Published on May 16th, 2019 | by Shannon Walford0
Pro Team: Robbie Shone
Our Pro Team are a fantastic group of talented photographers, many of whom have used 3 Legged Thing tripods and accessories for several years. Each month we introduce you to a different member of the team.
This month we have a special interview with one of the worlds most accomplished cave photographers, our very own Pro Team member Robbie Shone. Following his expedition into the worlds deepest cave, Robbie gives us insight into the way he photographs caves and where it all began.
How did you get into caving?
“A friend of mine from my fine art course at university was massively into caving and rock climbing. Reluctantly, he convinced me one weekend to go caving with him in the Yorkshire Dales. Even before we went into the cave, I was joking around saying it would be a one-time thing but within about 20-30 seconds of being underground I just remember sitting there and thinking “wow this is absolutely awesome, this is the most amazing adventure location in the world.”
– “A cave explorer climbing out of a Maelstrom on the fixed rope in the upper shaft originally climbed by Tim Allen.”
How did you start in photography?
“20 years ago, I went to Hallam university in Sheffield to study fine art. I was into painting huge canvases at the time, mostly landscape scenes and one of the reasons for going to Sheffield was not only to study fine art, but for rock climbing as well.
“Once I started caving, I just kept thinking of being in the cave and thought that maybe photography would be the way forward as I couldn’t paint in the caves. No one at the university could teach me how to light the cave or photograph it, I met many influencers along the way who would offer advice. I would just borrow equipment off of the photography technicians and for about a year I never told them what I was photographing or how I was using the equipment because I was worried they would stop me from taking them.”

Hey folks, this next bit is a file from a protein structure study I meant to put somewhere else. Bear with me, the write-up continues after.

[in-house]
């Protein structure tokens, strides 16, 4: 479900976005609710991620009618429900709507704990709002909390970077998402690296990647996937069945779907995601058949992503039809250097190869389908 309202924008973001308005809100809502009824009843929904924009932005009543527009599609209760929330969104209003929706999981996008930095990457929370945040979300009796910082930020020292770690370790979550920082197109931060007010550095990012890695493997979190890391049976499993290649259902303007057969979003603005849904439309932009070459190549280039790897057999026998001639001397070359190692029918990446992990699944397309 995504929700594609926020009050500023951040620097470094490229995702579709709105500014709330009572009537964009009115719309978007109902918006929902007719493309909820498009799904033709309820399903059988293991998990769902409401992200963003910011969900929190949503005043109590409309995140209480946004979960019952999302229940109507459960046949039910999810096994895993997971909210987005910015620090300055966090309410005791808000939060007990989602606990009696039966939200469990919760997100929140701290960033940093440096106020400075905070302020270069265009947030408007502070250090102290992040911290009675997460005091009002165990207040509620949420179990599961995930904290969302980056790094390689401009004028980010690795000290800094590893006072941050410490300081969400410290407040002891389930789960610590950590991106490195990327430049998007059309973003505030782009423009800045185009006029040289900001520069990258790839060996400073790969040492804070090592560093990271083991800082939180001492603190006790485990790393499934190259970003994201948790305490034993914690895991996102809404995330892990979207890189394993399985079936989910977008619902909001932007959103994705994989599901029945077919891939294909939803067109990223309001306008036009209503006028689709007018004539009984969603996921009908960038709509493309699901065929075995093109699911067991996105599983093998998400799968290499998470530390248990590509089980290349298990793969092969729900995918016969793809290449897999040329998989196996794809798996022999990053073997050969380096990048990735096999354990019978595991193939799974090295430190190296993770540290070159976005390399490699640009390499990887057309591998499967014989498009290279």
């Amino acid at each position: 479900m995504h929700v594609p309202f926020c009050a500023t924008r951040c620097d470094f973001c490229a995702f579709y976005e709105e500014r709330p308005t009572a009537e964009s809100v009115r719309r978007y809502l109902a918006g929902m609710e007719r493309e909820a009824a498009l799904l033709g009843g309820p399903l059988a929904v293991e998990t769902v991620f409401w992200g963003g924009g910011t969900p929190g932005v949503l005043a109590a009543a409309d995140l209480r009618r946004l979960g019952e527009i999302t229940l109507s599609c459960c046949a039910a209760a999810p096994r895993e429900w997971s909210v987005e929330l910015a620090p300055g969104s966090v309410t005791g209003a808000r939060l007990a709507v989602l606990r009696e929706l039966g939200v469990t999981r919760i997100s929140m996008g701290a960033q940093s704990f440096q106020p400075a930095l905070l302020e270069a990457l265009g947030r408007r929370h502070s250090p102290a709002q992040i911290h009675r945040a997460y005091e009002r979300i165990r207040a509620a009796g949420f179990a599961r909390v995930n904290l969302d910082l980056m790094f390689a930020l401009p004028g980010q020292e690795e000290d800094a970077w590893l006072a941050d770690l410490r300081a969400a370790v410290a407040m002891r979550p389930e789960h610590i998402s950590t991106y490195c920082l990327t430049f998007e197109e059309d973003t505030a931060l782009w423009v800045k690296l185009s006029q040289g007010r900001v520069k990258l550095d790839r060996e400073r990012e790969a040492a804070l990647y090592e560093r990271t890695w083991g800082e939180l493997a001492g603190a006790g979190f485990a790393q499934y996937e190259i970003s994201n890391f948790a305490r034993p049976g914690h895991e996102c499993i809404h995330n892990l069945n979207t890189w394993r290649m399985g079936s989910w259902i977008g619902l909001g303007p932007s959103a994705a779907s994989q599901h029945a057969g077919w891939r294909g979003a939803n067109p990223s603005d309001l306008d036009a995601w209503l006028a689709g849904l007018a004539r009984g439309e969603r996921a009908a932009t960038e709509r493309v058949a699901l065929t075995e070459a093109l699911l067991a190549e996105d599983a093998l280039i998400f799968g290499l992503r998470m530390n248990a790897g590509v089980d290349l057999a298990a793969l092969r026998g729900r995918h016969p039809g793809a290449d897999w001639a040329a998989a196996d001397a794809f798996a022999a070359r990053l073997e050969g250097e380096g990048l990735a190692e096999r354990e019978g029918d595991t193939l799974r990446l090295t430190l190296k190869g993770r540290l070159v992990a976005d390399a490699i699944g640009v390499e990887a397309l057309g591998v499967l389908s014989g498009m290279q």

– “Cave Explorers progress downstream in Clearwater River Cave, – The eighth longest cave in the world, Gunung Mulu National Park, Sarawak, Borneo.”
How does caving and extreme photography differ in terms of technique?
“The cave is pitch black, as we know you need light to make an image. One way is to use lots of long burning lights to make it like a studio. But that’s not how cavers see it, we only see it with the lights that are on our heads. At the core of me is a cave explorer so I try to make pictures which are representative to what a caver would see whilst making it something the public would like to see. Therefore, I mainly just use flash. We fire off all of the flashes at once to get the perfect light.
“In terms of the extreme photography part of the question, I worked in the abseiling industry for 10 years. I became very used to handling the ropes. I’m very aware of where I am, but it’s like second nature to me to have a point of contact to the wall at all times so that makes it much easier to set up my equipment as I am not consciously thinking about the ropes or staying on the wall all of the time.”